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Essay on Improving Memory through Applying Brief Wakeful Resting

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Application The application of this experiment can be applied in a practical way mostly to help people boost their memory through the use of brief wakeful resting (Dewar, Alber, Butler, Cowan, & Della Sala, 2012,). From the results, it concluding that people in both experiment retained more information about the story as opposed to those that played the spot the difference game (Dewar, Alber, Butler, Cowan, & Della Sala, 2012). Not only that, but this also indicates that a 10 minute period of wakeful resting could enhance memory for about 7 days after the information has been given to them (Dewar, Alber, Butler, Cowan, & Della Sala, 2012). This experiment and many others that follow within its footsteps can be used to help those who…show more content…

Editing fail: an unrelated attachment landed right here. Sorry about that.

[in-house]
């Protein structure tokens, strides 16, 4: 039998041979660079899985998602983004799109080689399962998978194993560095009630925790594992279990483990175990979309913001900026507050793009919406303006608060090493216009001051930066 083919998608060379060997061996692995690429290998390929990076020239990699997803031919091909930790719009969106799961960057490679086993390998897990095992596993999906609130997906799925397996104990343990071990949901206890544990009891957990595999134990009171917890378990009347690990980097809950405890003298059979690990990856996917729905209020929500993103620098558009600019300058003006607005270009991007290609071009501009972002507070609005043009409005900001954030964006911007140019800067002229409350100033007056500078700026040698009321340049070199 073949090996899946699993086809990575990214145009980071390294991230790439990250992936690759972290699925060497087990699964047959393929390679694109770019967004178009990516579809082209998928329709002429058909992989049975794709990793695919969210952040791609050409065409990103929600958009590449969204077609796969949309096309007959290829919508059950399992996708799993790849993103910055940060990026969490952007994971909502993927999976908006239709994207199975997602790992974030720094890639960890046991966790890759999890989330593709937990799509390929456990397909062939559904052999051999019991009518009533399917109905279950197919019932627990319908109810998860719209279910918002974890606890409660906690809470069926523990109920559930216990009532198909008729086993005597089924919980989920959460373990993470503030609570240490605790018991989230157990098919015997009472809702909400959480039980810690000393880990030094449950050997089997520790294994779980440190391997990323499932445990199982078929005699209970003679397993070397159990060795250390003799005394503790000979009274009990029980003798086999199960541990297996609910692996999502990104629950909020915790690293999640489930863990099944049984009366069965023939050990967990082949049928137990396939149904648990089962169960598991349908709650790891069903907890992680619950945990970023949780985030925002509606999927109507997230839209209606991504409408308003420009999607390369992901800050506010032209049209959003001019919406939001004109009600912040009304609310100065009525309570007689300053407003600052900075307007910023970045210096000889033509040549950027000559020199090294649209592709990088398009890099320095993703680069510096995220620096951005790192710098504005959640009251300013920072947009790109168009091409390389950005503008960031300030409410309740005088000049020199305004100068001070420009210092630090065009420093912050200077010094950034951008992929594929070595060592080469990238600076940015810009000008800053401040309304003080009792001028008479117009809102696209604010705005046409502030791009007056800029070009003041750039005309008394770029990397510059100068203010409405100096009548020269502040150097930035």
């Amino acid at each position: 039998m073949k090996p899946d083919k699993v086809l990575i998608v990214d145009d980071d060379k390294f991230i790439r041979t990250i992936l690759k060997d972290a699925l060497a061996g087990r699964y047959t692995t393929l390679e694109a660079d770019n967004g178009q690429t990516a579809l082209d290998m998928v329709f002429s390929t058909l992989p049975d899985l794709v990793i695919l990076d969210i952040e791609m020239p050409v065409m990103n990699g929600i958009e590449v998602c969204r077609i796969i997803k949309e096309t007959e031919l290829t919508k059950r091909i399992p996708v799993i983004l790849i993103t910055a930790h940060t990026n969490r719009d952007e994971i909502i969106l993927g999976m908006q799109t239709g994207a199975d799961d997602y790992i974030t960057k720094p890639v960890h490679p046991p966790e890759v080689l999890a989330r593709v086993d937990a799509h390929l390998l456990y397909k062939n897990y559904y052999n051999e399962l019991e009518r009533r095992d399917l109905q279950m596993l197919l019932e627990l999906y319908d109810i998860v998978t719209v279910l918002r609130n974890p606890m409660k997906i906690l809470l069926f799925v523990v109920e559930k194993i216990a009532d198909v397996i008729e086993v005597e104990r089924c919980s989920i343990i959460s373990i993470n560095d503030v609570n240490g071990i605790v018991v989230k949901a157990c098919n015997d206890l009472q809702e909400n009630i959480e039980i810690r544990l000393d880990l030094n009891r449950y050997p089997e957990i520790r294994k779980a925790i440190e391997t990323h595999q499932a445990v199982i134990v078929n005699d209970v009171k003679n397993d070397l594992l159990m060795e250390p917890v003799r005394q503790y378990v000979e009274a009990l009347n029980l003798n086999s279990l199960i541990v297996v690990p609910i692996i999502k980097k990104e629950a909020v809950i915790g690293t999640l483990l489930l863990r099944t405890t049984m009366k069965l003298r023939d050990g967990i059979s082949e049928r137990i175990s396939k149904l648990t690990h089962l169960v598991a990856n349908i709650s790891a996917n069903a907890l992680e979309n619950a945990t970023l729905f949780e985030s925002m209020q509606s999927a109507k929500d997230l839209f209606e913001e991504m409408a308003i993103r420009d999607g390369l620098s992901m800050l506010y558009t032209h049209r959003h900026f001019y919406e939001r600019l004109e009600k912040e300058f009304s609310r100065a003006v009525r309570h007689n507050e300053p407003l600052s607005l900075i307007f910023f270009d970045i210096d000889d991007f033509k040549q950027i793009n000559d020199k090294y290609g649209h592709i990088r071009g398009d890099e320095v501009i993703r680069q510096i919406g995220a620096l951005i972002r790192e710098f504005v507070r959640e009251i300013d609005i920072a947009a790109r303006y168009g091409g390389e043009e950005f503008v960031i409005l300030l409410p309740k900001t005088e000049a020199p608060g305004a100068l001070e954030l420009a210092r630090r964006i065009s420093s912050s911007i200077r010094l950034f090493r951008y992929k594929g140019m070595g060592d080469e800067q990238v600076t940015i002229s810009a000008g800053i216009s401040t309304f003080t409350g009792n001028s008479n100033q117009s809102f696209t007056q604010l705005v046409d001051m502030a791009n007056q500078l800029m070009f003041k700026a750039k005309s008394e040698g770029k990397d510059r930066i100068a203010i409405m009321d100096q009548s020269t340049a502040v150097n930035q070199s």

What could be instead is that they inform the subjects that they will have some form of recap about the story ahead of time so the subjects can actively remember the story. Also, they could shorten the period of time and then quiz them so it would enforce them to review the story. Another isssue with the experiment is that they only experimented with older adults (Dewar, Alber, Butler, Cowan, & Della Sala, 2012). This is an issuse because many adults at this age began to slowly forget due to age and the brain isn’t working as well as someone who is younger. The article state that the subjects were “normally aging” adults but it doesn’t define exactly what this normally aging adult is (Dewar, Alber, Butler, Cowan, & Della Sala, 2012). A solution would be that they study states what exact is a normally aging adult is to begin with and they could also experimenting with different ages groups because we could possibly see more postive results if this was to occur. The second issue is that there were more females than males particiapting in the experiment (Dewar, Alber, Butler, Cowan, & Della Sala, 2012). In the first experiment there was a 11:3 female to male ratio, while in the second experiment, there was a 15:4 female to male ratio (Dewar, Alber, Butler, Cowan, & Della Sala, 2012). This seems to show very little indication of a possible bias because the results were
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